Humor: Marvel Studios’ Not-So-Secret-Sauce

For awhile now other studios have been trying to crack the Marvel Studios formulato varying degrees of success–though as far as I can tell their greatest problem is that they’re approaching it in that fashion (like so great mystery waiting to be solved), when in truth there’s isn’t any secret at all.

In a sense a lot of the heavy lifting has already been done for Marvel Studios in that they haven’t had to convince a large segment of the population to love their characters, since millions of us have grown up doing just that by reading comic books (something Warner Bros, the owners of DC Entertainment, are for some reason only just beginning to get).

So all Marvel had to do was essentially adapt their characters as true to the comics as common sense (a drawing and a actual person aren’t the same things, duh, so allowances had to be made or maybe the story of that character doesn’t quite fit in the framework that currently exists for Marvel features) would allow.

And there needs to be humor.  I’m not talking about the pratfalls you might get from The Three Stooges or anything like that, but the often unintentional comedy that comes from people just interacting with each other.

Here’s an example from the upcoming Thor: Ragnarok.

What makes the scene work is that the humor’s derived not from some sort of pratfall, but from the natures of the chraracters involved.  

Thor is typically depicted as mighty, noble, kind and headstrong; the latter bordering on egotistical.  Combine his own nature with the Hulk (one of the stronger beings in all of Marvel) then you’re definitely going to get all sorts of friction, which can play out in various ways. 

In other words, in the earlier scene Thor is acting true to his nature (in the second scene he’s just an object for Hulk’s ire).

 It doesn’t make the movies comedies, but what it does is make them more naturalistic and less of a slog.

Because isn’t just living day to day difficult enough that just maybe you don’t want the movies you watch to get away from things for a little while to reflect that same esthetic?

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Hellboy Returns (Sort of…)

This is an image of Ron Perlman as Hellboy from Guillermo Del Toro’s 2008 movie, Hellboy II: The Golden Army.

If anyone could be said to be destined to play a character it’s Perlman, who’s Hellboy looked like he was pulled from the pages of Mike Mignola’s comic.

Flash forward to 2017 when the third film (Del Toro always intended to make a trilogy featuring Hellboy) was for a time considered, then abandoned.

For awhile it appeared that that was the end of Hellboy movies for the foreseeable future, till we learned that there would indeed be another, though without the participation of either Del Toro or Perlman.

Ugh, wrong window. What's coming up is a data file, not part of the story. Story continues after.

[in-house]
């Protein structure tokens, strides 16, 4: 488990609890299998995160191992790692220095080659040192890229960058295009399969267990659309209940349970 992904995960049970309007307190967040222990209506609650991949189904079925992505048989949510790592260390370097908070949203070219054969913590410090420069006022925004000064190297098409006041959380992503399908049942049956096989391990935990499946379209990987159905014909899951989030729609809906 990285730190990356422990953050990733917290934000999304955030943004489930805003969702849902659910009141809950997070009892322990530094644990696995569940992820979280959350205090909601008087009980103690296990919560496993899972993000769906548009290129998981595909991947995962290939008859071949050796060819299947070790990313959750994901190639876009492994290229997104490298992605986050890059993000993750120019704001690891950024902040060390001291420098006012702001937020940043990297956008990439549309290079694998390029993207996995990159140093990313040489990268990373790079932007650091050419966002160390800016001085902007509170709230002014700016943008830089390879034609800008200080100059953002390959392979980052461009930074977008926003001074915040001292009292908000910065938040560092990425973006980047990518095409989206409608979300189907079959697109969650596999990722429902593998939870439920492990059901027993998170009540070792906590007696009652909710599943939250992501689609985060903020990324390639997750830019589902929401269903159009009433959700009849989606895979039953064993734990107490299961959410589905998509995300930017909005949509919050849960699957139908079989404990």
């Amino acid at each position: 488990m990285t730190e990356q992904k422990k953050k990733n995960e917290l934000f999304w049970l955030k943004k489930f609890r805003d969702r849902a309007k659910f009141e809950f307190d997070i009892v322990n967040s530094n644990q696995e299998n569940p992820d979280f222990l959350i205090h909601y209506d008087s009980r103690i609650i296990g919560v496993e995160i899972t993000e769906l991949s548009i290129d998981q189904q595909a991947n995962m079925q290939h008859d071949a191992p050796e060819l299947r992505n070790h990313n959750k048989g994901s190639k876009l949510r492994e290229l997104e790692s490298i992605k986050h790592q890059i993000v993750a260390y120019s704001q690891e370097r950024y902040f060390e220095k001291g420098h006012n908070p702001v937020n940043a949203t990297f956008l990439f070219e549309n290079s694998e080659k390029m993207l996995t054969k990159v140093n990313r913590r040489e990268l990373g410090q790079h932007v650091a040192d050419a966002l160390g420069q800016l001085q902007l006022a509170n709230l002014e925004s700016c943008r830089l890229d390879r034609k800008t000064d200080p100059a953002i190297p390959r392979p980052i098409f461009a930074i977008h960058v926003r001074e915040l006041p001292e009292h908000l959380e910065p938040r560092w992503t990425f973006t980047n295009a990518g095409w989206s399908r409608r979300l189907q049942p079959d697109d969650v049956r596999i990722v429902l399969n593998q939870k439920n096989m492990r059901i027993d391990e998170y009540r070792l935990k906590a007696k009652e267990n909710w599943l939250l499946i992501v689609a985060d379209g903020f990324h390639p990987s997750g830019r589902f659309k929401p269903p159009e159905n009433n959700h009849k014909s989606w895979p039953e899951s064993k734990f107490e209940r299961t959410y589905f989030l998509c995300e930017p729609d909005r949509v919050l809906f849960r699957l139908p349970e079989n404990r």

This time around Hellboy will be directed by Neil Marshall (Dog Soldiers, The Descent, Doomsday) and played by David Harbour (Stranger Things).

And I admit that it bothered me.  Guillermo Del Toro is for my money one of the most visually interesting directors working today and to have someone else do what would have been the final chapter in his penultimate Hellboy story somehow felt…wrong.

And to be sure, the way Del Toro either abandoned projects or had them fall apart for one reason or another didn’t exactly assuage my unease.

I mention all the above because today an image was released of David Harbour as Hellboy and it looks…pretty damn good!

He’s certainly more vascular than Perlman’s version of the character.  And for me he visually gives off a very Conan-vibe, circa 2011 and Jason Momoa.

I also like the moodier way he appears to be photographed.  With Guillermo Del Toro I felt that he made sure that you were aware that you were watching a comic writ large, which was his intention.

Neil Marshall may be taking an entirely different route in that the producers are working with a hard-R, as opposed to a PG-13 rating–thanks Deadpool though Blade should get the real credit–so a more visceral, physical feel is likely what the new producers are looking to achieve.

Del Toro’s Fantastic Voyage

Guillermo Del Toro ranks among my favorite directors, though what I have seen–which is exclusively the trailer–of The Shape of Water left me underwhelmed.

Color palette-wise it feels a lot like Blade II, while story-wise and visually it feels like The Further Adventures of Abe Sapien (though part of me hopes the movie is a backdoor way for Del Toro to delve deeper into the worlds of H.P Lovecraft).

In other words, despite never having seen the movie, I feel like I have, which is never a good thing.

Now, Del Toro directing a remake of 1966’s Fantastic Voyage?  Now that I’m interested in!

By the way, this is how you do remakes!  Most people don’t even remember the original–though there also was a cartoon based on it two years later, never mind the novel–so it’s going to be new to most, which should give the producers room to veer from the source material if necessary.

Though there’s a fly in the soup, namely David Goyer, who’s writing (though to be fair Goyer also wrote Blade II and Del Toro was apparently able to reign in his hackier tendencies, so hope springs eternal).

By the way, Guru!?  Notice how everyone on the team has an actual name, while the Indian character doesn’t (A guru is ‘a religious teacher and spiritual guide in Hinduism…’).

That’s like naming someone ‘teacher’ or ‘bar keep.’  And I won’t even start on the ‘master of mysterious powers’ malarkey.

Marvel’s The Punisher – Teaser Trailer

There have been three movie incarnations of The Punisher since he was created by Gerry Conway and John Romita Sr. in 1974, and while a popular character in comics, his movies never quite seemed to connect with audiences.